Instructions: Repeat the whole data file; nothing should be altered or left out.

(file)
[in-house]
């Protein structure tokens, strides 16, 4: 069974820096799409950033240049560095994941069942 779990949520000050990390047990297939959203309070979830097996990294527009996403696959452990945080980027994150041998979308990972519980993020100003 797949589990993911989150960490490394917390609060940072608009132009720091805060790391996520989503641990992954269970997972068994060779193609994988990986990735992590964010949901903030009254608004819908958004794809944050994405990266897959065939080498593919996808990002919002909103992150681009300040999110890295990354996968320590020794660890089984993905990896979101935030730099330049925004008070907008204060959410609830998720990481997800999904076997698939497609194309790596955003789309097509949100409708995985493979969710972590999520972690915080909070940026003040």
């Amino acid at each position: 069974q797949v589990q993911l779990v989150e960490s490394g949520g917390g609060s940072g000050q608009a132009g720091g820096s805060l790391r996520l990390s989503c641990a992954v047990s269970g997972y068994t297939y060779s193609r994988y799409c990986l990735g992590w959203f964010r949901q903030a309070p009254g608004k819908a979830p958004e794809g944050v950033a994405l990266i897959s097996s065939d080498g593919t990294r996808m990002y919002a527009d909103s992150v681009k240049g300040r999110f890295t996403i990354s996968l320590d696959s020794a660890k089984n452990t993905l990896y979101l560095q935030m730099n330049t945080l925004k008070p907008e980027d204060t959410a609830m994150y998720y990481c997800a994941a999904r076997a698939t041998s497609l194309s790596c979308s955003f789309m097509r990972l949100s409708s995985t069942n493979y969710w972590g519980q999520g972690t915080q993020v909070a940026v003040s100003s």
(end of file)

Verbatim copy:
[in-house]
């Protein structure tokens, strides 16, 4: 069974820096799409950033240049560095994941069942 779990949520000050990390047990297939959203309070979830097996990294527009996403696959452990945080980027994150041998979308990972519980993020100003 797949589990993911989150960490490394917390609060940072608009132009720091805060790391996520989503641990992954269970997972068994060779193609994988990986990735992590964010949901903030009254608004819908958004794809944050994405990266897959065939080498593919996808990002919002909103992150681009300040999110890295990354996968320590020794660890089984993905990896979101935030730099330049925004008070907008204060959410609830998720990481997800999904076997698939497609194309790596955003789309097509949100409708995985493979969710972590999520972690915080909070940026003040």
């Amino acid at each position: 069974q797949v589990q993911l779990v989150e960490s490394g949520g917390g609060s940072g000050q608009a132009g720091g820096s805060l790391r996520l990390s989503c641990a992954v047990s269970g997972y068994t297939y060779s193609r994988y799409c990986l990735g992590w959203f964010r949901q903030a309070p009254g608004k819908a979830p958004e794809g944050v950033a994405l990266i897959s097996s065939d080498g593919t990294r996808m990002y919002a527009d909103s992150v681009k240049g300040r999110f890295t996403i990354s996968l320590d696959s020794a660890k089984n452990t993905l990896y979101l560095q935030m730099n330049t945080l925004k008070p907008e980027d204060t959410a609830m994150y998720y990481c997800a994941a999904r076997a698939t041998s497609l194309s790596c979308s955003f789309m097509r990972l949100s409708s995985t069942n493979y969710w972590g519980q999520g972690t915080q993020v909070a940026v003040s100003s």